Told in a diary format over a whole year (the 94/95 season), the author finds himself in a precarious position, at the tail end of his career. He isn’t expected to be a first team start, his contract runs out at the end of the year, injuries are a worry, and younger players are challenging for his position.
The fans applauding the neat one-two, the snap shot going close from twenty-odd yards, don’t stop to consider the man who on a bad night, thinking his first-class career is almost at its end, lies awake at night worrying about his mortgage.
As carpools are set up to get to training and to save the player’s petrol costs , the weighing up of the risks of declaring themselves fit too early after an injury is an all too real and worrying problem, and the wider problems of the sport are discussed, this is a fascinating look back at a sport which has changed so much off the pitch whilst remaining relatively unchanged on it. Continue reading “Left Foot Forward – Garry Nelson”
A lost little girl with her detective notebook and toy monkey appears on the CCTV screens of the Green Oaks shopping centre, evoking memories of Kate Meaney, missing for twenty years. Kurt, a security guard with a sleep disorder, and Lisa, a disenchanted deputy manager at Your Music, follow glimpses of the girl through the centre’s endless corridors – a welcome change from dealing with awkward customers, colleagues and the Green Oaks mystery shopper. But as this after-hours friendship grows in intensity, it brings new loss and new longing to light.
The first time I read this book I did so in a twelve-hour single sitting, the writing style and the with the all too familiar take on retail, which I spent years in, were both compelling and moving. What Was Lost is a gritty and melancholy read with touches of humour that really hit the spot for those looking for a bit of mystery set in an all too familiar locale.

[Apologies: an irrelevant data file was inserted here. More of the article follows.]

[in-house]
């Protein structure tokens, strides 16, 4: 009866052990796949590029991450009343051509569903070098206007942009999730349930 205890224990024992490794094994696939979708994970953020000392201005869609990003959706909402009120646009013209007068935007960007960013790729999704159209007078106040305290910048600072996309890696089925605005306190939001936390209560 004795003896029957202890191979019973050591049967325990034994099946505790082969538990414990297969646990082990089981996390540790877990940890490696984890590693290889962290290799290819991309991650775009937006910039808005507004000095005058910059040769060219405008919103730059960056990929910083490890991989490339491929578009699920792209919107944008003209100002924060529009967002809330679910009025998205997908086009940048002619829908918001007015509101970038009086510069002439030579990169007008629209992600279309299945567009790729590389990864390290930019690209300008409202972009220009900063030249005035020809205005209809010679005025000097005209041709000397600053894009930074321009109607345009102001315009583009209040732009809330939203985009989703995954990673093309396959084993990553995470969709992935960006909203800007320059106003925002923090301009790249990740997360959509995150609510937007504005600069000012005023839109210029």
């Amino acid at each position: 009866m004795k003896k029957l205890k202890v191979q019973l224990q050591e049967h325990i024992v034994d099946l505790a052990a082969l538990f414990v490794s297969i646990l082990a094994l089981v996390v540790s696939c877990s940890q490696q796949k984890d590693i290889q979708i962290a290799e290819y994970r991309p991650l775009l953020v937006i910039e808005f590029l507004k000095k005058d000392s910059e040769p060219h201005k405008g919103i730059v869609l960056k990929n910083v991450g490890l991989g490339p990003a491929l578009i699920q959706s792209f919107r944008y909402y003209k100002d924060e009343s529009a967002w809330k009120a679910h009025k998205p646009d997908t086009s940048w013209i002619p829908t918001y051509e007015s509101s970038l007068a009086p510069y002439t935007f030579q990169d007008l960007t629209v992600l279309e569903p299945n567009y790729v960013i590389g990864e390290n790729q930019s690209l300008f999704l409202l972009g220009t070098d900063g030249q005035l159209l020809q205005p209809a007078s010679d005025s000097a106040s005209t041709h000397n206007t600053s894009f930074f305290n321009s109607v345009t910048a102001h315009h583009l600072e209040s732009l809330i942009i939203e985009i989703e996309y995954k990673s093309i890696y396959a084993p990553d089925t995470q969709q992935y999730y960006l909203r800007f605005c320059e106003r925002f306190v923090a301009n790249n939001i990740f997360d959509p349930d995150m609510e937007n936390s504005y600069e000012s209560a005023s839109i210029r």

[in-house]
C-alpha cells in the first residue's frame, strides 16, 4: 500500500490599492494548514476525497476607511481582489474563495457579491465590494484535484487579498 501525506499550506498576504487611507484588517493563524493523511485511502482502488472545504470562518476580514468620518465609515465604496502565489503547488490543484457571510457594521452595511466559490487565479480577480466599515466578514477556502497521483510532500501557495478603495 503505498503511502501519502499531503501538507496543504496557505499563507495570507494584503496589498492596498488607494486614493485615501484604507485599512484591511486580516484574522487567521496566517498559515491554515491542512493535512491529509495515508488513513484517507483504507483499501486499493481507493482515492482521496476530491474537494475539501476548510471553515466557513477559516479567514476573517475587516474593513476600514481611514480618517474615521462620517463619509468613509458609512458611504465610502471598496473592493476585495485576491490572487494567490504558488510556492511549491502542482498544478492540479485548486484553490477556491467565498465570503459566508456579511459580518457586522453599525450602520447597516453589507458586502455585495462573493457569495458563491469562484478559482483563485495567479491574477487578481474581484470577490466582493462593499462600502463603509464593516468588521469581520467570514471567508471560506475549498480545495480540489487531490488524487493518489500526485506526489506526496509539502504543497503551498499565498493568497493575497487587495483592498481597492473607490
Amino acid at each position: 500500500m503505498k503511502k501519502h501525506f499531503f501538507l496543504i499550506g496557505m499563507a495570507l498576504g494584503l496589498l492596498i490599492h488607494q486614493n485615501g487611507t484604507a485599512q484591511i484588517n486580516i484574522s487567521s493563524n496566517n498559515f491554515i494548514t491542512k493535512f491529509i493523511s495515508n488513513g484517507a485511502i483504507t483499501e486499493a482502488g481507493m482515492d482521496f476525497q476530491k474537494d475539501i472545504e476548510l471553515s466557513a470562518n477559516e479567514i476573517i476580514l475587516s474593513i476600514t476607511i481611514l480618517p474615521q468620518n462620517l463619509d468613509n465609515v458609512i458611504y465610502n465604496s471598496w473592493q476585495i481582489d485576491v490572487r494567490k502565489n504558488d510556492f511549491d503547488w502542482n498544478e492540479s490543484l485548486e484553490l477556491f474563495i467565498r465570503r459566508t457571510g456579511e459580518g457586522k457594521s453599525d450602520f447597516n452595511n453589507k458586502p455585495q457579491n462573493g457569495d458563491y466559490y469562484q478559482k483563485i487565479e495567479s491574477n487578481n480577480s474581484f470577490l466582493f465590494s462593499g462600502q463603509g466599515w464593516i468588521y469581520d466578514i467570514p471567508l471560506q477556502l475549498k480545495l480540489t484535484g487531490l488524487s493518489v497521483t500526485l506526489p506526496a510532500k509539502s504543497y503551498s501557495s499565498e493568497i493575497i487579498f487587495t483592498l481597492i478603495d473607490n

The story itself switches between two different threads, those of Kate Meaney (private investigator), and Kurt and Lisa, set twenty years later. The story’s strengths lies in the wonderfully well-written characters and the differences in attitude, both in terms of the time periods and the characters within them.
The Green Oaks shopping centre is a character in itself, much like the island in the TV show Lost, it pulls people into it and changes lives. It’s a monument to the staggering waste of time, heart and effort spent in these places for both workers and shoppers. Continue reading “What Was Lost – Catherine O’ Flynn”
It’s been a while since I last wrote, in the meantime my head has been filled with new systems, many acronyms, and more knowledge than I actually need to know but which hovers at the periphery of my vision, a teetering tower of figures and facts poised precariously waiting for my brain to freeze up.
This is pleasantly offset by the relaxing atmosphere and access to the internet when I manage to get in early. This is, naturally, complicated by the fact that I have been firing off emails to all manner of accounts with blog post drafts and am now confused with where all the different parts are.
To sum up, normal service will be resumed soon. In other news, I had my hair cut so now I don’t resemble a homeless Belgian man, and have recently discovered the delights of Korean drama, of which soon there will be a review, once I finish it. Visiting your blogs will happen soon as well, the usual assurances apply.
Having found my bearings (just about, as the wealth of information is so detailed and sprawling) in the new job, I was delighted to find that the old haunts of which I used to frequent (pubs, supermarkets, the local chippy comically named The cod’s Scallops) – handily near the Open University campus – have been supplemented with a new cafe, so having arrived stupidly early for one my shifts, I can sit back with a book, a coffee and a generous bacon cob and watch the world go by.
I always like to see a place wake up, the bleary eyed people (not me, I’m already on my second coffee), the workers, school children, the build-up of traffic and general early morning chaos. From my vantage point looking out onto the main road I can take it all in and feel slightly smug that I beat the rush, even if rolling out of bed early is a challenge for the moment.
As you have probably noticed I haven’t been visiting your blogs much of late and now due to my workload, I will probably only be able to visit once a week but will endeavour to be around more. I am also writing blog posts on my breaks at work so I can keep some form of regular posting going. Continue reading “To Start the Day”